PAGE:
Millennials ‘Lead the Charge’ for Sustainable Investing

Interest in sustainable investing has held steady, and in some cases, has grown. And this is particularly true among individual investors, led by Millennials who increasingly see this as a desirable element of their investment portfolio, according to new survey results.

Morgan Stanley’s Institute for Sustainable Investing’s 2017 survey found that 75% of investors and 86% of Millennials are interested in sustainable investing. This appears to be a consistent showing from the 2015 study, which registered 71% and 84%, respectively. While these numbers are statistically similar, the level of interest among Millennials jumped 10 percentage points from 28% who were “very interested” in 2015 to 38% in 2017.

Similar to 2015, the survey of 1,000 total active individual investors tracked both how investors perceive sustainable investing and whether they are acting on that interest. Factors include screening investments for alignment with personal values and interest, investing in companies targeting social or environmental goals, and exiting investments associated with perceived objectionable activity, the report explains.

Adoption Rate

While the data shows strong interest in sustainable investing, the actual adoption rate still lags behind somewhat, although it is on the upswing. The results show the adoption of sustainability-minded investment decisions rose to 38% for overall investors in 2017, up from 32% in 2015.

The 2017 results also show that investor attention to sustainability factors has jumped to the investment space from the consumer space. A significant majority of investor respondents (89% of Millennials and 80% overall) say they are more likely to adopt sustainable investments if they can tailor those investments to their own impacted interests. Moreover, 90% of Millennials are interested in pursuing sustainable investments as part of their 401(k)s, compared to 72% of the overall investor population, according to the findings.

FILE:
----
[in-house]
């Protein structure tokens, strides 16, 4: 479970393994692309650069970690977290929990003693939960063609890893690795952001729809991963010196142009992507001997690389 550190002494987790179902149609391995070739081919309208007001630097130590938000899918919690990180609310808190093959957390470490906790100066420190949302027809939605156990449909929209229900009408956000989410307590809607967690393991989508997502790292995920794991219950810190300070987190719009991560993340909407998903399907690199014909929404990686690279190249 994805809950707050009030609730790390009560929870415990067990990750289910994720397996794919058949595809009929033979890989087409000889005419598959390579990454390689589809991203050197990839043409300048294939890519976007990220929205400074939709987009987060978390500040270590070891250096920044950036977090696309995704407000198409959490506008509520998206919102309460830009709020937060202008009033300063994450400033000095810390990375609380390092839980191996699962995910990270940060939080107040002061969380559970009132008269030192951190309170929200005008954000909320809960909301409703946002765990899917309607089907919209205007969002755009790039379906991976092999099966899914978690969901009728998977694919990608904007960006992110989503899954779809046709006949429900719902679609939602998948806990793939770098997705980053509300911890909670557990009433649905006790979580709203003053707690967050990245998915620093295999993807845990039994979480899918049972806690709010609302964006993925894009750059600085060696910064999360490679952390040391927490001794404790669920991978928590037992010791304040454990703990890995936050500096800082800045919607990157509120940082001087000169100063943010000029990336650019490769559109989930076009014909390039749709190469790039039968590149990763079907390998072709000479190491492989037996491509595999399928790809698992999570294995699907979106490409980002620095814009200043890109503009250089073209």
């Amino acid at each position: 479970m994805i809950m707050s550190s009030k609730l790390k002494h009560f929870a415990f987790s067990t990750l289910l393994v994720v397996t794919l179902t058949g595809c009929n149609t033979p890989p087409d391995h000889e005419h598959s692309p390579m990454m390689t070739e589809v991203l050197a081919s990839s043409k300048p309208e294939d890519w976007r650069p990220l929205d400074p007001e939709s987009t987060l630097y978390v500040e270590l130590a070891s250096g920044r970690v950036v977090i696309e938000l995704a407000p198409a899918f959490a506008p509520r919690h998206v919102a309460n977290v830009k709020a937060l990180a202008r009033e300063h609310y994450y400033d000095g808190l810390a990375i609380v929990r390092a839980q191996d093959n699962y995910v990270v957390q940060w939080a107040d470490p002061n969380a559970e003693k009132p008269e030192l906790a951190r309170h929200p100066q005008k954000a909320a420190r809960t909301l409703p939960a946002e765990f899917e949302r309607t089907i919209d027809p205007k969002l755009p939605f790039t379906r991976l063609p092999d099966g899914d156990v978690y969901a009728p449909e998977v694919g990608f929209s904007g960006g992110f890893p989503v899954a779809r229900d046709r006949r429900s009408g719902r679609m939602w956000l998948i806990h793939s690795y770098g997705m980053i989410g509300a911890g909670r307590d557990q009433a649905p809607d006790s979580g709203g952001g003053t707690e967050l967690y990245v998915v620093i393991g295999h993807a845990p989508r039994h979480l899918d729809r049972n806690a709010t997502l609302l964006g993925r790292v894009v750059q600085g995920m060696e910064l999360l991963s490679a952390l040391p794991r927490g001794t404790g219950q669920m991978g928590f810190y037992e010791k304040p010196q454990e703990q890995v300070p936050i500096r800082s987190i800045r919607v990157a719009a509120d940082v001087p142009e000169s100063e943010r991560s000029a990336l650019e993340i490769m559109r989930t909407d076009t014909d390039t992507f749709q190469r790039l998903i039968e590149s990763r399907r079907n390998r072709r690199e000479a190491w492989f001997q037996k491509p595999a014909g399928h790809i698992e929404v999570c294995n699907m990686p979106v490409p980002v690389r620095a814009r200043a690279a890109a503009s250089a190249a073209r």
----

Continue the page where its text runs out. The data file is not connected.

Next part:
The authors further suggest that sustainable investing could be used as a recruiting tool. Companies that are able to “provide Millennials with 401(k) options that can better align their portfolios and careers with their values could be at a competitive advantage,” the report contends.

Trade-Offs

Meanwhile, despite the interest in sustainable investing, Millennials do show a side of cautiousness, as nearly 60% of respondents believe sustainable investing “necessarily involves a financial trade-off.” While the numbers are still low, more Millennials now believe it goes “against an investor’s responsibility to do anything other than maximize profits,” with 15% strongly agreeing with this statement, up from 8% in the previous survey, the report notes.

Interestingly, the report further explains that those who strongly agree that a trade-off exists between sustainability and financial gains “are more likely to have taken a sustainability-oriented action.” For example, the report notes that 25% of those who strongly agree that there is a trade-off have also exited an objectionable investment, compared with 11% of the total individual investor population.

Brunswick Insight conducted the research and based the results on a 51-question online survey of 1,000 total active investors conducted Feb. 17-22, 2017.

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